New Delhi: Rising global temperatures are impacting the work force and occupational health of people, causing loss of 75 billion hours of work every year in India, states a recent Lancet report.
The report, ‘Countdown on health and climate change’, released on Thursday, shows that India lost 75 billion hours of work due to extreme heat in 2017, which roughly equals to 7% of its working population. Over 80% of these losses were in the agriculture sector, which is the most affected.
“Rising temperatures are a key risk for occupational health, with temperatures regularly breaching physiological limits, making sustained work increasingly difficult or impossible," highlights the report, which examined three work sectors -- service, industry and outdoor.
While vulnerability to extremes of heat has steadily risen since 1990, India was identified as most affected by these changes, along with South-east Asia, sub-Saharan Africa and South America. In 2015, the hottest year on record, India lost as many as 2,000 lives due to heat waves. This number declined to 1,110 in 2016 and 222 in 2017, even as the frequency of heat waves continued to increase.
“Heat stroke is a medical emergency and can be fatal if not promptly and properly treated. It usually causes nausea, cramps, irritation, disorientation. In extreme cases it can also induce coma. It mainly affects people with low tolerance and immunity levels, specially the elderly, but it can take a toll on the younger population too," said Rajiv Dang, medical advisor and director of internal medicine, Max Hospital, Gurgaon.
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In 2017, an additional 157 million heat wave exposure events occurred globally, which was 18 million higher than in 2016. Adults aged more than 65 years are particularly vulnerable, as are individuals with underlying cardiovascular diseases, diabetes, and chronic respiratory diseases, and those living in urban areas.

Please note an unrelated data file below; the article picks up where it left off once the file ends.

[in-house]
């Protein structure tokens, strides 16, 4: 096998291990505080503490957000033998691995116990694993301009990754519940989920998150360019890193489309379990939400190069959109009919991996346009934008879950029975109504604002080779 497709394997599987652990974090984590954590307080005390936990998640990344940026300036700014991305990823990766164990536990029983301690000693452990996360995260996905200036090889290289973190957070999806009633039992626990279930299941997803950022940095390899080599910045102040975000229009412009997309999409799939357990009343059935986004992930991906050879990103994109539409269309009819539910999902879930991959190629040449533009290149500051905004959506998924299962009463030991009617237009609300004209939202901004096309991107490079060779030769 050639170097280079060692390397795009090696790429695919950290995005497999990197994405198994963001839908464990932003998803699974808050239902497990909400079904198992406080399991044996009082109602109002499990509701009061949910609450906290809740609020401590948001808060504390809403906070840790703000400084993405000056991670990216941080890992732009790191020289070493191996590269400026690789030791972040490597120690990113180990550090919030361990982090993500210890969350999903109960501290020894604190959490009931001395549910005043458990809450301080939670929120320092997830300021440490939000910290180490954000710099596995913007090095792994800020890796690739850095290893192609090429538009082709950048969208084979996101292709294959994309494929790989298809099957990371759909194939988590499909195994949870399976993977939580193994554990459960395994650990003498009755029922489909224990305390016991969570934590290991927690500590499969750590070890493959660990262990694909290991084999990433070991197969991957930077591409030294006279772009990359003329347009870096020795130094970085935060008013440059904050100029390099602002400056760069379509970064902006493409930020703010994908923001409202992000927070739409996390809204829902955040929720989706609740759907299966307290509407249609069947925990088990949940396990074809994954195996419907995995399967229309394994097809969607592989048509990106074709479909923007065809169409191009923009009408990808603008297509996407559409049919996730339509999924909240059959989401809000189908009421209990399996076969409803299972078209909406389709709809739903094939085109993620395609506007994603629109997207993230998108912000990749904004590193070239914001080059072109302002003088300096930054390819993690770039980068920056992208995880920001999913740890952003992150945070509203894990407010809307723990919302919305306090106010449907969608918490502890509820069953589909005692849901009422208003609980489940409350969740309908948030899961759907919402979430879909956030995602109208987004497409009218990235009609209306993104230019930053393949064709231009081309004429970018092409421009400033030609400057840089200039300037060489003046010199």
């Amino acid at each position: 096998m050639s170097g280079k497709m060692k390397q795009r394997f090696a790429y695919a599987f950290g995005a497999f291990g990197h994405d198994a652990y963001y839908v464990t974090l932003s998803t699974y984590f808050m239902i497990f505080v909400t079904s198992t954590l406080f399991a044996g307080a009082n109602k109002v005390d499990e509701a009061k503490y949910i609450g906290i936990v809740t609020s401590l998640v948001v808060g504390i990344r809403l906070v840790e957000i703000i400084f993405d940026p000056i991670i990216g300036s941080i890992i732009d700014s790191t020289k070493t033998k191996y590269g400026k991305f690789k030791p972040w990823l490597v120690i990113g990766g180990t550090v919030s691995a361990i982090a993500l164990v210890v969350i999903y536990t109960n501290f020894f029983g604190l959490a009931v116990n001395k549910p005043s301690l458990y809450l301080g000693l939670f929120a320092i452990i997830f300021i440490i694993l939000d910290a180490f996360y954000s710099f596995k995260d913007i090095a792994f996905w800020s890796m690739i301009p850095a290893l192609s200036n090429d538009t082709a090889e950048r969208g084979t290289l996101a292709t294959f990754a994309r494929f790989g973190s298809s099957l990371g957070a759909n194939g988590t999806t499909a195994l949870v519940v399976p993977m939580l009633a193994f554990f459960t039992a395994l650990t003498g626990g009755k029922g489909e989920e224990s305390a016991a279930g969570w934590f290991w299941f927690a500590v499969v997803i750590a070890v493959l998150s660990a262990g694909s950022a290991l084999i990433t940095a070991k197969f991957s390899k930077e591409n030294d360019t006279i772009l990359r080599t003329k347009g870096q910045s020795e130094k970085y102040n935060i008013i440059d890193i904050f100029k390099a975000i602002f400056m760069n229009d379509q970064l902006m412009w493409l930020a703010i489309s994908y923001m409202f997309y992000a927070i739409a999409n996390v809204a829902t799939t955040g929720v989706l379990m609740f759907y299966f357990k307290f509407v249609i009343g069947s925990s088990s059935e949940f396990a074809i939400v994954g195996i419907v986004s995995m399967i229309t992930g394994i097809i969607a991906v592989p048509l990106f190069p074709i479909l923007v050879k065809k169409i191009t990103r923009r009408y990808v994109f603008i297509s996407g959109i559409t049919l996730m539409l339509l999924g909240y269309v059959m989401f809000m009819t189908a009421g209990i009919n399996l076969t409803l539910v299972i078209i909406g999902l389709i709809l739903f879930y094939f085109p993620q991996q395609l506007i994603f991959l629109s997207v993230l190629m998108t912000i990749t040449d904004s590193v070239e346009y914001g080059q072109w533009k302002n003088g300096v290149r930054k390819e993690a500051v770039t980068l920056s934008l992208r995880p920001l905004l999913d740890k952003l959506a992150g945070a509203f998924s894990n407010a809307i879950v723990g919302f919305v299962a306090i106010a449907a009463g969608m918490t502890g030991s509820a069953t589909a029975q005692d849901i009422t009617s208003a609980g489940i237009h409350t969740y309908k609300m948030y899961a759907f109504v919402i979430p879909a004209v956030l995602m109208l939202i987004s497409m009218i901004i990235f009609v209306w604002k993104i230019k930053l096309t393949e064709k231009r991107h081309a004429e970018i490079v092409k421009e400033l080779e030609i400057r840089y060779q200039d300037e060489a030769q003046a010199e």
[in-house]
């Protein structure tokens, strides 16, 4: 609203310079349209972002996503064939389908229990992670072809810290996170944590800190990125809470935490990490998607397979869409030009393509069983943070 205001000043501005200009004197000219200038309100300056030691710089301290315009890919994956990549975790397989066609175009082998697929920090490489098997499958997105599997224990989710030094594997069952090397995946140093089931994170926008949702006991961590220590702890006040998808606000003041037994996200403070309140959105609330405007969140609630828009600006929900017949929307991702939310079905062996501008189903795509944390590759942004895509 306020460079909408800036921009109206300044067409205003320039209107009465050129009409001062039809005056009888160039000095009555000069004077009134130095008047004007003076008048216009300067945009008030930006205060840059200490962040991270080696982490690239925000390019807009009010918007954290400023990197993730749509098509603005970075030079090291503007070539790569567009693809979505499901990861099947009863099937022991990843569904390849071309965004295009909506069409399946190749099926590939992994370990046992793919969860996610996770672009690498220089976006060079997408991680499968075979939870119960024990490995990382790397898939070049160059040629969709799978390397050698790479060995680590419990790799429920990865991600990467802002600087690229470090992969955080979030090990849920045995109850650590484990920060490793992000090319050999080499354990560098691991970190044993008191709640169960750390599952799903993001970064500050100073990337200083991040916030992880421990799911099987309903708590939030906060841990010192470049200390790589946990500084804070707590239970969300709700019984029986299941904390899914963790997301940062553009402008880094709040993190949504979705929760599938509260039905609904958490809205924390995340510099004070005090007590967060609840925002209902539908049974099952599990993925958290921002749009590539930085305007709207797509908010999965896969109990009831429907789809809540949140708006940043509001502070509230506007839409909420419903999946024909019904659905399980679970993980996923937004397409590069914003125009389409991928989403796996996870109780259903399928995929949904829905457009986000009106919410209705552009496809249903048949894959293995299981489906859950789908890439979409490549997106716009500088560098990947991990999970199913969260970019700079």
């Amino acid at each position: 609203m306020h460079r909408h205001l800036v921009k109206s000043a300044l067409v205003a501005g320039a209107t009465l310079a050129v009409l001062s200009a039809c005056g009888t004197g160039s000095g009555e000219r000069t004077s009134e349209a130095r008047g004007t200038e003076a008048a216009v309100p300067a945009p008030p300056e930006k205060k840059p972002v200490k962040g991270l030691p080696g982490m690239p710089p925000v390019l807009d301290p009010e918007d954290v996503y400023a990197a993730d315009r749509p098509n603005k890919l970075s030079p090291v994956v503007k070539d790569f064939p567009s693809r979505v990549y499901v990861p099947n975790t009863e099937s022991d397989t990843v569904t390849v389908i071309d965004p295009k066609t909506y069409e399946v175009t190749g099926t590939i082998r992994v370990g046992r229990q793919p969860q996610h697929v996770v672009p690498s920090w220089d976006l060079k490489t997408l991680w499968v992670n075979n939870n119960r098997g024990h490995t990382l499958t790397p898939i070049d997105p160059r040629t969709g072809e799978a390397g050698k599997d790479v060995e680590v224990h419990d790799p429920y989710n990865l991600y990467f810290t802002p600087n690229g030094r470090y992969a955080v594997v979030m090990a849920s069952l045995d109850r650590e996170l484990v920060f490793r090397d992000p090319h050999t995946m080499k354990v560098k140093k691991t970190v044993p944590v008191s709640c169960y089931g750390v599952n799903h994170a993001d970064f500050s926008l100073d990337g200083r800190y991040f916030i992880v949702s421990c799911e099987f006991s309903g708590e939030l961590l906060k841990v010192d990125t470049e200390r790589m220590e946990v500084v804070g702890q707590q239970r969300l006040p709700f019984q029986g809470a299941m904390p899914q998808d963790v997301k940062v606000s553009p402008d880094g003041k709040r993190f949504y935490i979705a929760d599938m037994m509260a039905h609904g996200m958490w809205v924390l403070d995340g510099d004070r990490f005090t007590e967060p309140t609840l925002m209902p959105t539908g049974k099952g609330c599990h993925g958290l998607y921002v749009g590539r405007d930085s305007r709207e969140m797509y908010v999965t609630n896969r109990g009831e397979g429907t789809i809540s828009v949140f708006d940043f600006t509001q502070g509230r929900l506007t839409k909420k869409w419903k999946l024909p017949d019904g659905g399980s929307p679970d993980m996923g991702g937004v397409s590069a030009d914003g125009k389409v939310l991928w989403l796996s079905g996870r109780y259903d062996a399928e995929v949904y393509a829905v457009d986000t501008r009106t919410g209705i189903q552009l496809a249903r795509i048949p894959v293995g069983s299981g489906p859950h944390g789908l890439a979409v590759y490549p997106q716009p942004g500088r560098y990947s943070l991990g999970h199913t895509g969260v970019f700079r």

Apart from decreasing labour productivity, climate change has also led to increased capacity for the transmission of diseases such as dengue fever, malaria and cholera. According to the report, the global vector capacity for the transmission of the dengue fever virus was the highest on record in 2016, rising to 9.1% for Aedes aegypti and 11.1% for Aedes albopictus above the 1950s baseline.
“When temperature rises, various bacteria, viruses and other microbes get a conducive environment to grow, especially when there is a transition from summer to monsoon, causing diseases like dengue and chikungunya," said A C Dhariwal, consultant, National Vector Borne Disease Control Programme.
Highlighting that lack in progress in reducing emissions is threatening human lives, the report prepared by 27 leading academic institutions, the UN, and intergovernmental agencies from every continent indicates there is an unacceptably high level of risk to the current and future health of populations across the world.
(Neetu Chandra Sharma contributed to the story)